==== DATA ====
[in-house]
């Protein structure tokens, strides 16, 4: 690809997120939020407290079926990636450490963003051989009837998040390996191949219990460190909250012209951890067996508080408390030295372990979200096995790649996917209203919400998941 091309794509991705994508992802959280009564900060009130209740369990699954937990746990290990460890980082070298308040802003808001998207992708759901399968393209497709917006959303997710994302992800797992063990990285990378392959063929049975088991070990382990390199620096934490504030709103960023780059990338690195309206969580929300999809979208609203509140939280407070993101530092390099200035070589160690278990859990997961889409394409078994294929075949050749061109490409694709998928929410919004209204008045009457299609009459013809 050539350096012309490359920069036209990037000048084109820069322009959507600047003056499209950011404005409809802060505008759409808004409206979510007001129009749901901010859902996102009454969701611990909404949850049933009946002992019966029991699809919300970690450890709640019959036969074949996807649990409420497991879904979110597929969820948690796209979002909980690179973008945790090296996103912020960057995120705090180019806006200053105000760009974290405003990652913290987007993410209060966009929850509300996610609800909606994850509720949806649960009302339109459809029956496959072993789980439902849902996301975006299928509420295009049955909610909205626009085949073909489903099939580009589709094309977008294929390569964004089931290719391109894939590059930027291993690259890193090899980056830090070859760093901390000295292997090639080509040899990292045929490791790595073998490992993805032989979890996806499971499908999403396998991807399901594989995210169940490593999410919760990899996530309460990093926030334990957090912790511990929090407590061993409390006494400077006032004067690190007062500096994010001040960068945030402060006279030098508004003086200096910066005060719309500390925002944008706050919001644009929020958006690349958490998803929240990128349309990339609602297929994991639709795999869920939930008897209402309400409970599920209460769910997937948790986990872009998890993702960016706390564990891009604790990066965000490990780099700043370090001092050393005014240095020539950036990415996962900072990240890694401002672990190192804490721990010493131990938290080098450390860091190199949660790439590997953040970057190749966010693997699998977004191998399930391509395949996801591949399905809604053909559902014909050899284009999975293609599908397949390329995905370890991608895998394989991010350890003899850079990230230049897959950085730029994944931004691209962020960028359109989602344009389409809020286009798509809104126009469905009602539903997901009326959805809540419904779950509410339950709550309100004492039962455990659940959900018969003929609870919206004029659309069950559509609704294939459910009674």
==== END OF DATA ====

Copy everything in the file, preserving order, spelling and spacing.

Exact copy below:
[in-house]
């Protein structure tokens, strides 16, 4: 690809997120939020407290079926990636450490963003051989009837998040390996191949219990460190909250012209951890067996508080408390030295372990979200096995790649996917209203919400998941 091309794509991705994508992802959280009564900060009130209740369990699954937990746990290990460890980082070298308040802003808001998207992708759901399968393209497709917006959303997710994302992800797992063990990285990378392959063929049975088991070990382990390199620096934490504030709103960023780059990338690195309206969580929300999809979208609203509140939280407070993101530092390099200035070589160690278990859990997961889409394409078994294929075949050749061109490409694709998928929410919004209204008045009457299609009459013809 050539350096012309490359920069036209990037000048084109820069322009959507600047003056499209950011404005409809802060505008759409808004409206979510007001129009749901901010859902996102009454969701611990909404949850049933009946002992019966029991699809919300970690450890709640019959036969074949996807649990409420497991879904979110597929969820948690796209979002909980690179973008945790090296996103912020960057995120705090180019806006200053105000760009974290405003990652913290987007993410209060966009929850509300996610609800909606994850509720949806649960009302339109459809029956496959072993789980439902849902996301975006299928509420295009049955909610909205626009085949073909489903099939580009589709094309977008294929390569964004089931290719391109894939590059930027291993690259890193090899980056830090070859760093901390000295292997090639080509040899990292045929490791790595073998490992993805032989979890996806499971499908999403396998991807399901594989995210169940490593999410919760990899996530309460990093926030334990957090912790511990929090407590061993409390006494400077006032004067690190007062500096994010001040960068945030402060006279030098508004003086200096910066005060719309500390925002944008706050919001644009929020958006690349958490998803929240990128349309990339609602297929994991639709795999869920939930008897209402309400409970599920209460769910997937948790986990872009998890993702960016706390564990891009604790990066965000490990780099700043370090001092050393005014240095020539950036990415996962900072990240890694401002672990190192804490721990010493131990938290080098450390860091190199949660790439590997953040970057190749966010693997699998977004191998399930391509395949996801591949399905809604053909559902014909050899284009999975293609599908397949390329995905370890991608895998394989991010350890003899850079990230230049897959950085730029994944931004691209962020960028359109989602344009389409809020286009798509809104126009469905009602539903997901009326959805809540419904779950509410339950709550309100004492039962455990659940959900018969003929609870919206004029659309069950559509609704294939459910009674």